Season 2 – Episode 2

  A Mighty Fortress is our Song: Luther the Hymnodist

Elyse Eenigenburg and Dr. Kyle Robinson

In this episode of Hear the Voice and Prayer, Elyse discusses her research into hymn writing and the role of music during the 16th century, specifically related to the Protestant Reformation and the bold songs of Martin Luther. The role of melody and lyrics are analyzed as Dr. Robinson and Elyse survey songs that were contemporaries of Luther’s famous A Mighty Fortress Is Our God. They also discuss the varied uses of these hymns, the role of the printing press in distributing these hymns, and how hymns themselves were assertions of Protestant rebellion against Catholicism. 


Primary Sources 

– Leupold, Ulrich S., and Helmut T. Lehmann, eds. Luther’s Works: Liturgy and Hymns. Vol. 53.

Philadelphia: Fortress Press, 1965.

          *Luther’s work Concerning the Order of Public Worship can be found in this book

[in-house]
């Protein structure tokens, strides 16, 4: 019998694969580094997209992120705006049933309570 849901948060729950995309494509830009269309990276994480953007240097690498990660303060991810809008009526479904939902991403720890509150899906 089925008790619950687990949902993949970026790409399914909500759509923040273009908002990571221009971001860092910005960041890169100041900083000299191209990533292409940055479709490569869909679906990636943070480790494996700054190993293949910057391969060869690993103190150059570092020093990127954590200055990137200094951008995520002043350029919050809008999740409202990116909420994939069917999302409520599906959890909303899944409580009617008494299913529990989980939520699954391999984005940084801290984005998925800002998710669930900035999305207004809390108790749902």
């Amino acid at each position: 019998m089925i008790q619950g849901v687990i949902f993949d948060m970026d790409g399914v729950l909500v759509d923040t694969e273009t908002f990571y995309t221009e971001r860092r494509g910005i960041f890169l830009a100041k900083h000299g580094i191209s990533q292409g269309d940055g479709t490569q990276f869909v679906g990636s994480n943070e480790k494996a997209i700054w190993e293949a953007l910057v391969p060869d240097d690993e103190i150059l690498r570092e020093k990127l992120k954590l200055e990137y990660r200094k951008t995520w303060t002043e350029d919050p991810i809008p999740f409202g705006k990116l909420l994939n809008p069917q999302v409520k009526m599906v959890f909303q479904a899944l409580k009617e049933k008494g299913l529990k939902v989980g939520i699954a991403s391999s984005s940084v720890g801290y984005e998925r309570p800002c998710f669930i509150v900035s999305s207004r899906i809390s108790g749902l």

– Brown, Christopher Boyd. Singing the Gospel Lutheran Hymns and the Success of the

Reformation. Cambridge, MA: Harvard University Press, 2005.

Published by Hear the Voice and Prayer

How can we study belief? What are the longer term implications of religious change in society? These connected questions form the core of our course and our investigation of Early Modern Europe (c. 1450-1789). Indeed, the meaning of belief was the central issue of contention in Europe from the dawn of the Renaissance until the twilight of the eighteenth century and its Revolutions. The shattering of the Christian consensus and the rise of the empirical frame was a pathway cleared with the twin swords of Humanism’s cry of ad fontes and Luther’s injunction of sola fide. The route uncovered was a journey to the “Modern” in all its beauty and ugliness. Yet, stones lay upon this trail, rocky reminders whose pain and obstacle convey the irony that Europe’s greatest religious revolution resulted in the ultimate secularization of the continent and of the West in general. Still, secularization, caught as it is in a dialectic with Christianity, is a form of belief, and belief remains central. The effort to experience, define, and understand both acceptable and unacceptable beliefs will be our compass to map Europe’s Early Modern world, the world of unfolding Reformations. This course will consist of primary and secondary readings, lecture, classroom discussion, as well as multiple student writing assignments culminating in a final research based student podcast.

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